Figure 2: Ontological structures of Basic Financial Instruments concepts like stock exchange market, trading day, and analysis Source: Employing Seman
Application of Semantics and Ontology to Financial Data Management
Application of Semantics technology has been limited to academic purposes barring a couple of exceptions. With respect to financial data, the use of Semantics and Ontology will bring considerable changes to the industry:
The role of semantic integration defines a wrapper around data sources and establishes dynamic links between Ontology entities (e.g. classes, properties,, etc.) and the data sources. This is best explained with an example where an asset manager is interested in sourcing data for “Bonds with yield greater than 7% in APAC”. There are two aspects involved here:
Figure 3: Ontological representation for a subset of data for getting yield rates for a specific category of fixed income security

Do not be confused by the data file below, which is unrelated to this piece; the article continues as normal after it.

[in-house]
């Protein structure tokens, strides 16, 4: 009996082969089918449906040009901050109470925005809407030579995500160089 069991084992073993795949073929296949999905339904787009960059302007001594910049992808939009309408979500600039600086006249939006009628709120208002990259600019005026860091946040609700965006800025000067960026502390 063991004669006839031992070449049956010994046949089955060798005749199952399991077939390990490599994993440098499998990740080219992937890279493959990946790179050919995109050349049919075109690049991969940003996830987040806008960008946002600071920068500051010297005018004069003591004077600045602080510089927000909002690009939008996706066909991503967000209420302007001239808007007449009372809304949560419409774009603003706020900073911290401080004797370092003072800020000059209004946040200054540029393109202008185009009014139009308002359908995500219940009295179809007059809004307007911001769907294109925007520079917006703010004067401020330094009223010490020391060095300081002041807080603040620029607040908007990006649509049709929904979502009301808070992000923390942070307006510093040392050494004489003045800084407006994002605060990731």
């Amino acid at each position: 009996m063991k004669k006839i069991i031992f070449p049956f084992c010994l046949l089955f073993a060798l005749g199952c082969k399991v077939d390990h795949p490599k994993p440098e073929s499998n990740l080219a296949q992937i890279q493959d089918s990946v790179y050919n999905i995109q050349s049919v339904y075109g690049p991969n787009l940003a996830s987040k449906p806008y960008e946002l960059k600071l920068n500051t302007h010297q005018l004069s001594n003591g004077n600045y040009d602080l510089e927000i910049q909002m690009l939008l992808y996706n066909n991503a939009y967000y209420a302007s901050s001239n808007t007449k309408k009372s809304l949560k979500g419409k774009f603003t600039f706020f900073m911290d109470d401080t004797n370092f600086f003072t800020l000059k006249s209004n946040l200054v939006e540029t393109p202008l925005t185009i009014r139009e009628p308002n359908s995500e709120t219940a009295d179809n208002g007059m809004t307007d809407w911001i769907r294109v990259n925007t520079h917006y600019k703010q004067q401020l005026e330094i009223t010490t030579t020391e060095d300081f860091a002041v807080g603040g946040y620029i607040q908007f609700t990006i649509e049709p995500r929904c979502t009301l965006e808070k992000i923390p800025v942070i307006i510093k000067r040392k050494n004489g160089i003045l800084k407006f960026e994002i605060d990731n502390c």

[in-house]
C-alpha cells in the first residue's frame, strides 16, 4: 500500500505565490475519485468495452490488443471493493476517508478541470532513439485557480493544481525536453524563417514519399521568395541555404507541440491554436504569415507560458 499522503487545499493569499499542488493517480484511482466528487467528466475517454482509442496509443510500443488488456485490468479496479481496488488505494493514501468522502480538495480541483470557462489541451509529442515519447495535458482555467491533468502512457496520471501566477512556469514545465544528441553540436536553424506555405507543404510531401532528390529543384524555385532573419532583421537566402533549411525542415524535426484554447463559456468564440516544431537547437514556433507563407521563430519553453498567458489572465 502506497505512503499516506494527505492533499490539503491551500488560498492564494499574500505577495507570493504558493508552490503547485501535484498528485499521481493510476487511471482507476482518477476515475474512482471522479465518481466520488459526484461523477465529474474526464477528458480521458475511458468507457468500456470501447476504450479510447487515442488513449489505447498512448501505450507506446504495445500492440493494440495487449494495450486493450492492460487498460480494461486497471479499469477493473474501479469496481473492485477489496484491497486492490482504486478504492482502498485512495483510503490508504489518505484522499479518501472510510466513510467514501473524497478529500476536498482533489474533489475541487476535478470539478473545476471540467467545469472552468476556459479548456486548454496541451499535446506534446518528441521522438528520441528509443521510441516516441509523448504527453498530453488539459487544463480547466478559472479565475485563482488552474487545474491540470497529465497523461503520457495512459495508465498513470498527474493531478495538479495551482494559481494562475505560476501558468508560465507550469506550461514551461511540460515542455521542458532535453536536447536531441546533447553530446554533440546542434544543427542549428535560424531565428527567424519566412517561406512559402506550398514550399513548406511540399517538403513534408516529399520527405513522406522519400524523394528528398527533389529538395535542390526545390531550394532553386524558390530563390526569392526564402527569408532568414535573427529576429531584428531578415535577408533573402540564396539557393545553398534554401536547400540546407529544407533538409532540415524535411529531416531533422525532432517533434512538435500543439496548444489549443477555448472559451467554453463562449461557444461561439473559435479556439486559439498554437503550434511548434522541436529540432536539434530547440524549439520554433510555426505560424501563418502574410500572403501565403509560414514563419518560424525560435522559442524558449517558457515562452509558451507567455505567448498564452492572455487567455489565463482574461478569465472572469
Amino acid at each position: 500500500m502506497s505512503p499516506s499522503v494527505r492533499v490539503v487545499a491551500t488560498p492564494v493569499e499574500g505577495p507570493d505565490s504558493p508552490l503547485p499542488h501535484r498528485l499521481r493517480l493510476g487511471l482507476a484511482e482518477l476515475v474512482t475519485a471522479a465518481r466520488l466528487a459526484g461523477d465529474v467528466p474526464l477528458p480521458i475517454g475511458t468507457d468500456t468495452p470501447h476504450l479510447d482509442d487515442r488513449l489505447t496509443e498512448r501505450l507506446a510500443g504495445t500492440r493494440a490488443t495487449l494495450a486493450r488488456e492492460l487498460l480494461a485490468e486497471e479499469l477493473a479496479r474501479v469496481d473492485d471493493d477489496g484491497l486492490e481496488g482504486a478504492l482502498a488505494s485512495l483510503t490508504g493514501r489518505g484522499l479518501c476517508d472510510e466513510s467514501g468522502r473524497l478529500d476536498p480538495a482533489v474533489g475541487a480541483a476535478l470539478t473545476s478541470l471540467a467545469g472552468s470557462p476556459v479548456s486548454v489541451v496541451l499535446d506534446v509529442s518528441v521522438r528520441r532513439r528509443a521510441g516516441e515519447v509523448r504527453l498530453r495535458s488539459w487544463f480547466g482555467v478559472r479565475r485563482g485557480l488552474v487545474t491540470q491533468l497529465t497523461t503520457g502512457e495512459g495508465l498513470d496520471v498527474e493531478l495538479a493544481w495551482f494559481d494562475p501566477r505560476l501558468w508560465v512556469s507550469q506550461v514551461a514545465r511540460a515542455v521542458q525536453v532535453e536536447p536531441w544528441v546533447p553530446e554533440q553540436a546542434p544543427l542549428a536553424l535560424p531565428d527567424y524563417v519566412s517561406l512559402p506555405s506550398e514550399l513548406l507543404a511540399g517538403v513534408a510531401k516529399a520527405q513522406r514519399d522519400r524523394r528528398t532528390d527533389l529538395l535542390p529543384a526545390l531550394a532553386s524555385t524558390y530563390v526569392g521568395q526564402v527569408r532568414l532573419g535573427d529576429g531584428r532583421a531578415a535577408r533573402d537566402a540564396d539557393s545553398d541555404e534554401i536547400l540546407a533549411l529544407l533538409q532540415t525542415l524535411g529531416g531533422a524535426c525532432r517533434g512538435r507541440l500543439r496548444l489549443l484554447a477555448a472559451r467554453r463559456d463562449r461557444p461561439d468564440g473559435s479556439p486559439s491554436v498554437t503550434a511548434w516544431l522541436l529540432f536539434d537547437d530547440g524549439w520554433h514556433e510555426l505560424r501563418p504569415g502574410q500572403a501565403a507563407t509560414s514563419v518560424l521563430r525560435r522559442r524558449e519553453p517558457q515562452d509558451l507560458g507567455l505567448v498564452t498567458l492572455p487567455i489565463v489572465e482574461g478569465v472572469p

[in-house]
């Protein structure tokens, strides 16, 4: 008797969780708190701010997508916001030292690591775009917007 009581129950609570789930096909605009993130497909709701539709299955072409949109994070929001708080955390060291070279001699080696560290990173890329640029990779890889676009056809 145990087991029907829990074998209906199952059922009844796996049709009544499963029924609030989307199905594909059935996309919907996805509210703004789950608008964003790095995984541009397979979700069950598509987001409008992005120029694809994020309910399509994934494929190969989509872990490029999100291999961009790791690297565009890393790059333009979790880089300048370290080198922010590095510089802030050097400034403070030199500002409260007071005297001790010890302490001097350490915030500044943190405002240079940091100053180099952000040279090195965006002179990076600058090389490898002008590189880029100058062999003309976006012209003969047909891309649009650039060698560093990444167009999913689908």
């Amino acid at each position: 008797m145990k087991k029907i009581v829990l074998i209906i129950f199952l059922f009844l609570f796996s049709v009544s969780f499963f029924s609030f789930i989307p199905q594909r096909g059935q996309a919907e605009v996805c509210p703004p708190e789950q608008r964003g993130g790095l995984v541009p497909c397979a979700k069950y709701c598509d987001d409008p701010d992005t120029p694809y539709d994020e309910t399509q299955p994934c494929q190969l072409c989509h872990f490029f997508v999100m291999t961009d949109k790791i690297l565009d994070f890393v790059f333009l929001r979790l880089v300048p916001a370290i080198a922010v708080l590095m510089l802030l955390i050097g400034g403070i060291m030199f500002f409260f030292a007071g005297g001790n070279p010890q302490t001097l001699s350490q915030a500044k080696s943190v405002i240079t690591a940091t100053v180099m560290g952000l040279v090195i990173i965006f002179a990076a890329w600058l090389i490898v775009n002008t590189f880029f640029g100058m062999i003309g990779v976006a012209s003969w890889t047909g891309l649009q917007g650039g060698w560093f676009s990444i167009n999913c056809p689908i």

The Future Operating and Pricing Models
Financial Institutions are forever reshaping their operating models and processes to bring in more data credibility and reduce the total cost of data-centric operations and ownership. The application of Semantic technology can enable operating models and cost of sourcing to significantly change.
Traditionally, the data was sourced from multiple vendors/aggregators based on the quality and the prioritizing needs of the data. However, the future operating model as depicted in Figure 4 fundamentally relies on the following principles:
a) Aggregators provide data based on semantic language
b) Data credibility is maintained and managed by the data aggregators
c) Target model fundamentally shifts the golden source of data residing in consumer’s firm to the data aggregator’s firm
d) This model aggregates the data from various sources that meet the needs of the data consumers